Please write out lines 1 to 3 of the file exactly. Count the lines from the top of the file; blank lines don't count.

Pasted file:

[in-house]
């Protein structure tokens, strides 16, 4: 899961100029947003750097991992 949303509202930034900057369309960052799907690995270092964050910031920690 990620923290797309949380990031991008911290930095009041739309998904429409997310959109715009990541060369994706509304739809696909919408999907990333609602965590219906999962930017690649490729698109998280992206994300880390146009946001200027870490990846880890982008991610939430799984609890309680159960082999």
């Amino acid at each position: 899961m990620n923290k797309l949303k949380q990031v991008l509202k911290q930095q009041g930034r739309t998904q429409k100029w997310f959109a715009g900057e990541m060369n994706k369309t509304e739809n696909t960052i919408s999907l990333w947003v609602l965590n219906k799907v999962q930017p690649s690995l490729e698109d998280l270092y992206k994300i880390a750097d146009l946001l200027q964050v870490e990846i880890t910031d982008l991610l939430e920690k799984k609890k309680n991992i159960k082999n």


[in-house]
């Protein structure tokens, strides 16, 4: 899961100029947003750097991992 949303509202930034900057369309960052799907690995270092964050910031920690 990620923290797309949380990031991008911290930095009041739309998904429409997310959109715009990541060369994706509304739809696909919408999907990333609602965590219906999962930017690649490729698109998280992206994300880390146009946001200027870490990846880890982008991610939430799984609890309680159960082999």
């Amino acid at each position: 899961m990620n923290k797309l949303k949380q990031v991008l509202k911290q930095q009041g930034r739309t998904q429409k100029w997310f959109a715009g900057e990541m060369n994706k369309t509304e739809n696909t960052i919408s999907l990333w947003v609602l965590n219906k799907v999962q930017p690649s690995l490729e698109d998280l270092y992206k994300i880390a750097d146009l946001l200027q964050v870490e990846i880890t910031d982008l991610l939430e920690k799984k609890k309680n991992i159960k082999n």